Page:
It’s Easter Monday, the day of resurrection – of last night’s dinner. In my ’fridge is evidence of yesterday’s excesses: Quite a bit of leftover ham and the orange marmalade glaze that goes with it; enough potato salad to feed my house and another’s; green beans; homemade dinner rolls and two cheesecakes – one with strawberry topping, one with cherry.
Tonight we’ll have leftovers, and if enough of the cheesecake hasn’t been consumed by the hubby and son – my daughter doesn’t care for it; I care for it too much – I’ll be taking most of what’s left across the street to the neighbor’s. Better on her hips than mine.
I don’t know why I go overboard on holiday cooking. I did about 90 percent of the cooking at Thanksgiving in Ohio, where nearly two dozen were expected. My mother, who’s 78, had injured her foot, and my aunt was suddenly hospitalized. I was in the kitchen from the moment I walked into Mom’s house until after Thanksgiving dinner was served. (When it was time for folks to eat, I just sat on a stool in a corner of the kitchen, sipping a glass of zinfandel and attempting to relax and recuperate.)
Yesterday it was just the four of us, and after dinner I didn’t feel that great. Why did I spend so much time and energy making “traditional” food knowing it’s high-fat, high-calorie content? While it always makes me happy to see my family enjoying what I’ve created, I wasn’t at all happy with my own choices.
As I said, I don’t particularly care for ham, yet there is was on my plate. I thought I had mentally moved past the “eating out of obligation” or “because it’s there” thing. Apparently not. I didn’t have much, but really, I shouldn’t have had any at all. I did fill fully half my plate with green beans. (They were fab, thankyouverymuch.)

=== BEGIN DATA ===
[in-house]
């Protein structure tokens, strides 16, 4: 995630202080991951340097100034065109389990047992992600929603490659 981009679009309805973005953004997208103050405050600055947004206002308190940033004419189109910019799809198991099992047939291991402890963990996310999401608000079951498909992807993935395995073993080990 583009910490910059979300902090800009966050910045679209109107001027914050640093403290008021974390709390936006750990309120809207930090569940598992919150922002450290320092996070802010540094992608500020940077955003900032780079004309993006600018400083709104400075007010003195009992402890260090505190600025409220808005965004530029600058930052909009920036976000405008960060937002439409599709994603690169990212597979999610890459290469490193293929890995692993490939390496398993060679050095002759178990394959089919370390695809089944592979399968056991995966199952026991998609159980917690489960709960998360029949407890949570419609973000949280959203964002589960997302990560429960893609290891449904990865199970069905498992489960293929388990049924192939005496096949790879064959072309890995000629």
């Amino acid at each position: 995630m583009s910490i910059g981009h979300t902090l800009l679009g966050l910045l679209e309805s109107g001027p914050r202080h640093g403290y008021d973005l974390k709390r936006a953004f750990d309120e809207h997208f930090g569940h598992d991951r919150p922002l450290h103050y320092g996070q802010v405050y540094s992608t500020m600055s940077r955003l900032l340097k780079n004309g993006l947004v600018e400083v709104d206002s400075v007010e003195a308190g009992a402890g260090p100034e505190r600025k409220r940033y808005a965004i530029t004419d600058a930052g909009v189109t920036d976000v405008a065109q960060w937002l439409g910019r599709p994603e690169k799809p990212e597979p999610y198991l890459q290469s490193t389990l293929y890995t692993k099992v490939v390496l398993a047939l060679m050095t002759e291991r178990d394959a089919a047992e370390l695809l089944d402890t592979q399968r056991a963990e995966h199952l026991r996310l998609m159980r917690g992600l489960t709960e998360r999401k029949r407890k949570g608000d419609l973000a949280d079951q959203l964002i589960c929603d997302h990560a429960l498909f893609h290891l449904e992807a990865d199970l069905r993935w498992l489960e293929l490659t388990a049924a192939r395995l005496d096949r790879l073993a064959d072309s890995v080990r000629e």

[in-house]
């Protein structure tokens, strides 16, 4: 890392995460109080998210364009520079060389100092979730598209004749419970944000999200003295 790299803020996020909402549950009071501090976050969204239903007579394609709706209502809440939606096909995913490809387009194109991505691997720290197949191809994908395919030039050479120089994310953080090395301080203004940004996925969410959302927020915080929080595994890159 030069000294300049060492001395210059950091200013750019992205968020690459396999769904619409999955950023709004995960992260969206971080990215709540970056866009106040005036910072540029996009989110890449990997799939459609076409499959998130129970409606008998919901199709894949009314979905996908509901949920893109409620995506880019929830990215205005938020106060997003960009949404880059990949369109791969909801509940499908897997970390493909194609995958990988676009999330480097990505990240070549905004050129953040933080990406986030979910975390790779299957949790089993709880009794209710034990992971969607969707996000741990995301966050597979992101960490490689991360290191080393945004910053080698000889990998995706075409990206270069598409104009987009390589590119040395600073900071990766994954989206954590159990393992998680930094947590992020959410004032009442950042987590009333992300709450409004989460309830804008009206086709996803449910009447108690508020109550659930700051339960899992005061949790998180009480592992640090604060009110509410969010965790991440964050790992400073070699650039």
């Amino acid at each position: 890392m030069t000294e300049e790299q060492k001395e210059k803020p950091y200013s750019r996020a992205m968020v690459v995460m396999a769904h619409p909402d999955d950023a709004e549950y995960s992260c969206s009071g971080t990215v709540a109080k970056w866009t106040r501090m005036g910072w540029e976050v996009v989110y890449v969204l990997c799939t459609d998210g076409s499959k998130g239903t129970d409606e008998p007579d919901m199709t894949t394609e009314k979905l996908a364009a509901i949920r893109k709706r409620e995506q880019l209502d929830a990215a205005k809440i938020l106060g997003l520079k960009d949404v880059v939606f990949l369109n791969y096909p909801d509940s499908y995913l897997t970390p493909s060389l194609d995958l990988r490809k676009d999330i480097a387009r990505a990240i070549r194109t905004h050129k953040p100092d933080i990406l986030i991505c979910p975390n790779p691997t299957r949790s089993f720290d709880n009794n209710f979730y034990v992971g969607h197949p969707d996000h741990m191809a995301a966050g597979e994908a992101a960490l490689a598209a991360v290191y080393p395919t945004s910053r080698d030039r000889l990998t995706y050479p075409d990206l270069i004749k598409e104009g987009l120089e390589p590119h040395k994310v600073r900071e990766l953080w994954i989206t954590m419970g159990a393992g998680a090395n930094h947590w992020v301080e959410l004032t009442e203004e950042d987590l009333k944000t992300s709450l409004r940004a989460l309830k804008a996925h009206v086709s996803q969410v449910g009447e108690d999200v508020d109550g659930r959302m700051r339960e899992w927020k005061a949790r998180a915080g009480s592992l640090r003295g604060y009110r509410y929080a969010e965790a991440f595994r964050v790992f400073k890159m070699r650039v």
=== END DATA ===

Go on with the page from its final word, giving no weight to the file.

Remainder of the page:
As with Thanksgiving and Christmas, by the time I joined my family at the dinner table, I was wiped out. I’d spent hours and hours in the kitchen mixing, kneading, sautéing and chopping. For what? Tradition?
That’s when I decided there’d be some new traditions. That’s when I decided to stop talking about subscribing to Cooking Light and went ahead and subscribed online. It’s just $15 a year on Amazon.
This month, it’s all about revamping current dishes and coming up with new, tasty, light and healthy ones. I probably could have made those cheesecakes with fat-free cream cheese, Splenda and egg whites, or something. Worth a shot.
Guilt is for losers. I never again want to regret anything I’ve eaten.
Onward and upward.
Guilt: The gift that keeps on giving. ~ Erma Bombeck
Leslie J. Ansley is an award-winning journalist and entrepreneur who blogs daily for TheRoot. She lives in Raleigh, NC.